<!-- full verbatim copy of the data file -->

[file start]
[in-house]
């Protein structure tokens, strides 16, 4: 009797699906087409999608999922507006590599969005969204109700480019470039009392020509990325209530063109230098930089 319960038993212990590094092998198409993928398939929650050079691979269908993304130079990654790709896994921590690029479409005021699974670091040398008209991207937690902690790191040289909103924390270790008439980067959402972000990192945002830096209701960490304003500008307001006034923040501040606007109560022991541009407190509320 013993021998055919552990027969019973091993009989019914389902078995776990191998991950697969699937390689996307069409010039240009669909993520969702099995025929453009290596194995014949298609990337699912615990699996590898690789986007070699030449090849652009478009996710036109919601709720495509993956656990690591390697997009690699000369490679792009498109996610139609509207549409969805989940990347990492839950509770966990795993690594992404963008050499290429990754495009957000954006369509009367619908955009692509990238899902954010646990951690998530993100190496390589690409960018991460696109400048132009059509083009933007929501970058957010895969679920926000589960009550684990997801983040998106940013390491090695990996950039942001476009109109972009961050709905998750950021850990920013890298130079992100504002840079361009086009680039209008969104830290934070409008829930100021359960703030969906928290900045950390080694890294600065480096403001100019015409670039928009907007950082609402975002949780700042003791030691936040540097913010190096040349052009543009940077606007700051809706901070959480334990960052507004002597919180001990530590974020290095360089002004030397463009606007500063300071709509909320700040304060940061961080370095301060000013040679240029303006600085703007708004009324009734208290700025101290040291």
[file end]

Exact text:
[in-house]
């Protein structure tokens, strides 16, 4: 009797699906087409999608999922507006590599969005969204109700480019470039009392020509990325209530063109230098930089 319960038993212990590094092998198409993928398939929650050079691979269908993304130079990654790709896994921590690029479409005021699974670091040398008209991207937690902690790191040289909103924390270790008439980067959402972000990192945002830096209701960490304003500008307001006034923040501040606007109560022991541009407190509320 013993021998055919552990027969019973091993009989019914389902078995776990191998991950697969699937390689996307069409010039240009669909993520969702099995025929453009290596194995014949298609990337699912615990699996590898690789986007070699030449090849652009478009996710036109919601709720495509993956656990690591390697997009690699000369490679792009498109996610139609509207549409969805989940990347990492839950509770966990795993690594992404963008050499290429990754495009957000954006369509009367619908955009692509990238899902954010646990951690998530993100190496390589690409960018991460696109400048132009059509083009933007929501970058957010895969679920926000589960009550684990997801983040998106940013390491090695990996950039942001476009109109972009961050709905998750950021850990920013890298130079992100504002840079361009086009680039209008969104830290934070409008829930100021359960703030969906928290900045950390080694890294600065480096403001100019015409670039928009907007950082609402975002949780700042003791030691936040540097913010190096040349052009543009940077606007700051809706901070959480334990960052507004002597919180001990530590974020290095360089002004030397463009606007500063300071709509909320700040304060940061961080370095301060000013040679240029303006600085703007708004009324009734208290700025101290040291």